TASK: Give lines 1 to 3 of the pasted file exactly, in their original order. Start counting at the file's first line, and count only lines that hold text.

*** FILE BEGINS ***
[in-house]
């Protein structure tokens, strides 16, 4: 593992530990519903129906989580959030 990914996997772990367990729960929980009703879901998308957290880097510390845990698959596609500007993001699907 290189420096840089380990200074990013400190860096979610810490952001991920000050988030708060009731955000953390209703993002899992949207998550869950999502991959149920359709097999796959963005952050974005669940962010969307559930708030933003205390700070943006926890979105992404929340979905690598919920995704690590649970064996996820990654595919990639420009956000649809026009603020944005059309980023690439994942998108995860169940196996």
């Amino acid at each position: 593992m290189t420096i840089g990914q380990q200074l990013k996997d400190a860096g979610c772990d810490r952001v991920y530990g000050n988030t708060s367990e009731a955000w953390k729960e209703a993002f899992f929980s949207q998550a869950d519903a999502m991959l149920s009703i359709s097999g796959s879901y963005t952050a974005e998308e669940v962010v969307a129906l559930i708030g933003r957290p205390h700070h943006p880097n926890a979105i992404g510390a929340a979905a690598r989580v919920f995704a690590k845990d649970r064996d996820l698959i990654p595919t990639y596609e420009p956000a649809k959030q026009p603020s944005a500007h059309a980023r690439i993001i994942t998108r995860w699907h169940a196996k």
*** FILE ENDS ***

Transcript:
[in-house]
């Protein structure tokens, strides 16, 4: 593992530990519903129906989580959030 990914996997772990367990729960929980009703879901998308957290880097510390845990698959596609500007993001699907 290189420096840089380990200074990013400190860096979610810490952001991920000050988030708060009731955000953390209703993002899992949207998550869950999502991959149920359709097999796959963005952050974005669940962010969307559930708030933003205390700070943006926890979105992404929340979905690598919920995704690590649970064996996820990654595919990639420009956000649809026009603020944005059309980023690439994942998108995860169940196996």
């Amino acid at each position: 593992m290189t420096i840089g990914q380990q200074l990013k996997d400190a860096g979610c772990d810490r952001v991920y530990g000050n988030t708060s367990e009731a955000w953390k729960e209703a993002f899992f929980s949207q998550a869950d519903a999502m991959l149920s009703i359709s097999g796959s879901y963005t952050a974005e998308e669940v962010v969307a129906l559930i708030g933003r957290p205390h700070h943006p880097n926890a979105i992404g510390a929340a979905a690598r989580v919920f995704a690590k845990d649970r064996d996820l698959i990654p595919t990639y596609e420009p956000a649809k959030q026009p603020s944005a500007h059309a980023r690439i993001i994942t998108r995860w699907h169940a196996k």